12:28 p.m. Maria Bolkonsky finds an ally in girlishness in her friend Julie Kuragin, who writes her the sort of youthful, gushing letter which shrivels under the scrutiny of adult persons. Among her maidenly woes is her plain face, which Tolstoy tritely redeems with a 'pair of fine eyes.' In Austen's Pride and Prejudice, the hero is compelled to change his opinion of the heroine thusly:
no sooner had he made it clear to himself and his friends that she had hardly a good feature in her face, than he began to find it was rendered uncommonly intelligent by the beautiful expression of her dark eyes.
(Vol. I, Chapter 6, at

In War and Peace, the narrative voice says,
. . . Princess Maria sighed and glanced into the pier-glass which stood on her right. It reflected a slight, homely figure and thin features. Her eyes, always melancholy, now looked with particular hopelessness at her reflection in the mirror.
Her friend had written that she has beautiful eyes, but Maria doubts it. So the narrator steps in to explain,
the princess's eyes — large, deep and luminous (it sometimes seemed as if whole shafts of warm light radiated from them) — were so lovely that very often in spite of the plainness of her face they gave her a charm that was more attractive than beauty. But the princess never saw the beautiful expression of her own eyes — the expression they had when she was not thinking of herself.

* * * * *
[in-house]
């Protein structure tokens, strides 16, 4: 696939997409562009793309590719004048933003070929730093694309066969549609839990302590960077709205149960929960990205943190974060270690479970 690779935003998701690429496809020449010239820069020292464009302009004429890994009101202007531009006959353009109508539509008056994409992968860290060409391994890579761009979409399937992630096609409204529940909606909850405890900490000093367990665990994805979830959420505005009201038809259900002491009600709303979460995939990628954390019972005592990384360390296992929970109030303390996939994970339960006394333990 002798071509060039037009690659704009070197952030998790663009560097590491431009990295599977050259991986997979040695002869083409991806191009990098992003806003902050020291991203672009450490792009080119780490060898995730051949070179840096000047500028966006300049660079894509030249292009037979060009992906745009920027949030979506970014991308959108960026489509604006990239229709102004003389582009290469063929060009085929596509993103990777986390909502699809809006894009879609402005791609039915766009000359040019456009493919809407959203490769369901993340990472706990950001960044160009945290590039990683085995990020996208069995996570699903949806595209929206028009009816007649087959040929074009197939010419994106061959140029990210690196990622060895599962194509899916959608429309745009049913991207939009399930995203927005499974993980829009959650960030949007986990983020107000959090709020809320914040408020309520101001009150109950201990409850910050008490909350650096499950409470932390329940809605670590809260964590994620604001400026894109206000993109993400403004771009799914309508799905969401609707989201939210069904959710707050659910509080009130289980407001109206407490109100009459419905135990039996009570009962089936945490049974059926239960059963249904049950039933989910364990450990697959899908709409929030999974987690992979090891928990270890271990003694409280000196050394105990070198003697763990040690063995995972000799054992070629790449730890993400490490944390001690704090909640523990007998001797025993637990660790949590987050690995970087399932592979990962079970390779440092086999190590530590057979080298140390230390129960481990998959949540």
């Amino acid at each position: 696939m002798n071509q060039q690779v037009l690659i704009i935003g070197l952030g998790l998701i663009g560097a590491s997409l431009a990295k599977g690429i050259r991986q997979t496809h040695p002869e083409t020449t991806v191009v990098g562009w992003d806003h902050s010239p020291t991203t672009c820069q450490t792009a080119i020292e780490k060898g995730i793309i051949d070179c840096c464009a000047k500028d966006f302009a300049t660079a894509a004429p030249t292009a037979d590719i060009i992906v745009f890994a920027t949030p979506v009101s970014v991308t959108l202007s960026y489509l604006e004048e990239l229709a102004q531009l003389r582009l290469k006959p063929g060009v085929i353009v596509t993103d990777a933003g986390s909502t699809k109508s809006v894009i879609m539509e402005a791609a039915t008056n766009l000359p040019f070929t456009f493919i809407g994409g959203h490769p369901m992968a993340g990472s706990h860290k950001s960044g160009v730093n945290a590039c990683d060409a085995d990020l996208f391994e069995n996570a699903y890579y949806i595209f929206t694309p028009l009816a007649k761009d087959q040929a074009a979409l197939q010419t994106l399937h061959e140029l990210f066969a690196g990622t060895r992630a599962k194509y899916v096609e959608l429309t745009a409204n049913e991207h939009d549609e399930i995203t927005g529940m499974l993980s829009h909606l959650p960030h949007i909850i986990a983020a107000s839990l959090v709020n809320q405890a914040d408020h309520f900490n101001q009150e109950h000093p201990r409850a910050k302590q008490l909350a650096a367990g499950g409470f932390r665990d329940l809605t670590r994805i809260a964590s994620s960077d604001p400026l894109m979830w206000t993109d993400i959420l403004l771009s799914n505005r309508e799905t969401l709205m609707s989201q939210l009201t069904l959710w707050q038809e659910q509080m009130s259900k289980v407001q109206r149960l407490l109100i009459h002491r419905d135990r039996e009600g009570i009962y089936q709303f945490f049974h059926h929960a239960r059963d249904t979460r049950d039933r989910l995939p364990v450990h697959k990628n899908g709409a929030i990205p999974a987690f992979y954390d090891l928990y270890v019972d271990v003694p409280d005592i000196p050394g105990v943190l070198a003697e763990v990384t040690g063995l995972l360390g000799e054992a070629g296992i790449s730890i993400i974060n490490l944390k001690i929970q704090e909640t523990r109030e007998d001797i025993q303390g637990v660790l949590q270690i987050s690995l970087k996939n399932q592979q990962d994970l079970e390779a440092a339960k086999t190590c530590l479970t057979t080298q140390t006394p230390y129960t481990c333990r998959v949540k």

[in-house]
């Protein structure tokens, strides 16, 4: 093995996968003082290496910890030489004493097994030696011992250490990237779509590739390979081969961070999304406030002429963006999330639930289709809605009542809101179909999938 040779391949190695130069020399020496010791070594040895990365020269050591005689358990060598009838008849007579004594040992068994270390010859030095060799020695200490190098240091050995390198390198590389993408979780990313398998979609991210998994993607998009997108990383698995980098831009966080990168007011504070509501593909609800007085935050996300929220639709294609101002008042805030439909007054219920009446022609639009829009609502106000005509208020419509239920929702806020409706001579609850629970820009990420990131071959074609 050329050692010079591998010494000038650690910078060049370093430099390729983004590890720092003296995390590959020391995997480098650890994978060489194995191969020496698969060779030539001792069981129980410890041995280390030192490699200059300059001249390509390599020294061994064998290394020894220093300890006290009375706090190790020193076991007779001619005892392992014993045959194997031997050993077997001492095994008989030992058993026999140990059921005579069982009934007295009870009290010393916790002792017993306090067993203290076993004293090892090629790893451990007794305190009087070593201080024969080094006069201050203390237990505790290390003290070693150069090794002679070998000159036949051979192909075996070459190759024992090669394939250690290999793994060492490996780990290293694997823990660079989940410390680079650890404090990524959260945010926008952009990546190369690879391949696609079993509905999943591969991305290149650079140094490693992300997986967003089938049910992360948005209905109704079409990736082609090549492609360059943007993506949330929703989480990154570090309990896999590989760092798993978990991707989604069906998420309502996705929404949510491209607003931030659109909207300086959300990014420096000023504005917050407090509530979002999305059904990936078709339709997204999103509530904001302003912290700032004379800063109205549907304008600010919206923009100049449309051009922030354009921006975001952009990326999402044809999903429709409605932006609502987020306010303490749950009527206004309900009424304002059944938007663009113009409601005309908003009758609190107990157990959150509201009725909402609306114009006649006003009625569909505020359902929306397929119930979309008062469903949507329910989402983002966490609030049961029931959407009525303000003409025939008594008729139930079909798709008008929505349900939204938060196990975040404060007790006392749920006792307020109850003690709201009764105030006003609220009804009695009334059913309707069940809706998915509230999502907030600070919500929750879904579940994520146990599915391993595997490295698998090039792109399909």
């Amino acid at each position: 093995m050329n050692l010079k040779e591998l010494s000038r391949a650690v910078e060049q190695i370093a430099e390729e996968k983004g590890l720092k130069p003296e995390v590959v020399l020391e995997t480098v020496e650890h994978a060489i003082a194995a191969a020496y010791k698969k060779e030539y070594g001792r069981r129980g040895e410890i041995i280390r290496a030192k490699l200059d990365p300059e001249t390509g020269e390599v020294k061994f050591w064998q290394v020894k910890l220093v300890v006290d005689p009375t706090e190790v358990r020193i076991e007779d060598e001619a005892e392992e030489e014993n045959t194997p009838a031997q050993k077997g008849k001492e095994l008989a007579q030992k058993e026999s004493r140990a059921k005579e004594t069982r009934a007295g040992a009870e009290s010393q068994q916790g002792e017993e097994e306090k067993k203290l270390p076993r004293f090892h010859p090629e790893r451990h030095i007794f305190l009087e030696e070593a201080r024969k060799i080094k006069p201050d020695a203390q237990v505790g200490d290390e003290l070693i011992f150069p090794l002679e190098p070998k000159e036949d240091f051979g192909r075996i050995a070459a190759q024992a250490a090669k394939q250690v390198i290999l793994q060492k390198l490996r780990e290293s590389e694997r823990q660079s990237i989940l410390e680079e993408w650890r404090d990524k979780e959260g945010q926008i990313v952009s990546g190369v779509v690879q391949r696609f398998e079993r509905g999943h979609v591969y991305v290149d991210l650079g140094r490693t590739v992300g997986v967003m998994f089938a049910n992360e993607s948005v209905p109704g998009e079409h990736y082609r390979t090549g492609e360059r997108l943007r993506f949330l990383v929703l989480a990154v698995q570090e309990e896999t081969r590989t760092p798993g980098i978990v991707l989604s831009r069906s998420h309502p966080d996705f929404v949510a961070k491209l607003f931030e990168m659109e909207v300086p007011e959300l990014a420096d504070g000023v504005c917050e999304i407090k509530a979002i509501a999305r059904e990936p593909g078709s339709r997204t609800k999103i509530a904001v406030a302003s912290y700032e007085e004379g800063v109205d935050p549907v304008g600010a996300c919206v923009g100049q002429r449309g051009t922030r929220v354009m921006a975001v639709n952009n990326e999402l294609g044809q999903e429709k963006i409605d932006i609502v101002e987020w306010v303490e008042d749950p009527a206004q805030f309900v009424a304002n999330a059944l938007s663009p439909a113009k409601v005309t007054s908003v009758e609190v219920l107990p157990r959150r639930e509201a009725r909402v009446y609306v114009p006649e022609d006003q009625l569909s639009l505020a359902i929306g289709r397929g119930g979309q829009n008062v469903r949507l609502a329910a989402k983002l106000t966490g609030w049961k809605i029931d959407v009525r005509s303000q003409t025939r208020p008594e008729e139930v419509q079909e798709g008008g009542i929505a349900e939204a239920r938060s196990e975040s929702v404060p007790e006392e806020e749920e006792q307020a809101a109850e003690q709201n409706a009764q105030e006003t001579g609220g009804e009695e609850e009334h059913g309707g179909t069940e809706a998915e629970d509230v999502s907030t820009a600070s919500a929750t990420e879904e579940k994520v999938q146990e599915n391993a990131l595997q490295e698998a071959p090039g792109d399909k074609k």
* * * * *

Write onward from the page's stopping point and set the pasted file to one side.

and moralize: "Like most people's, her face assumed an affected, unnatural expression as soon as she looked in a glass."

As a former girl-teenager, these cogitations ring true to me; I was told that my eyes were pretty and I liked having long hair and doughty legs, but worried about everything else. But I outgrew it by sixteen and find it, in retrospect, horribly mopy and rather embarrassing. As for Tolstoy, he seems to be sermonizing (not unkindly) that feeling poorly about one's pulchritude is the price of vanity; but that characterization might do him an injustice.

13:45 p.m. Julie Kuragin proffers three important pieces of gossip. Firstly, Russia's war against Napoleon is underway and Nikolai Rostov (at whom she has been casting sheep's eyes, to use an amusingly terrible phrase) has enlisted. Secondly, Pierre Bezuhov is being beset by partis and their parents, who are casting sheep's eyes at his new inheritance. Thirdly, the adult relatives (e.g. Prince Vasili, one of the deathbed harpies) of Anatole Kuragin are thinking of palming him off as a husband on Marie. I don't know if this has been mentioned in the book yet, but Anatole Kuragin is — in modern parlance — The Absolute Worst, a glamorous society creep. So she is in great peril!

Tuesday, October 16, 2012

Aesop's Fables: Odo of Cheriton's "De Lupo, Vulpe et Asino"

Since I am not well informed, this precis on Aesop is a bit of an 'Aesop for Dummies' case:

AESOP was, according to Herodotus and by way of a certain online encyclopaedia, a slave who lived in Greece in the fifth century before Christ. It is also possible that the fables are cribbed from the lore of Mesopotamia or even more easterly lands, or that Aesop himself did not exist at all. Divers Latin translations already existed six hundred years afterwards, by Phaedrus, Ennius and Aphthonius of Antioch and others.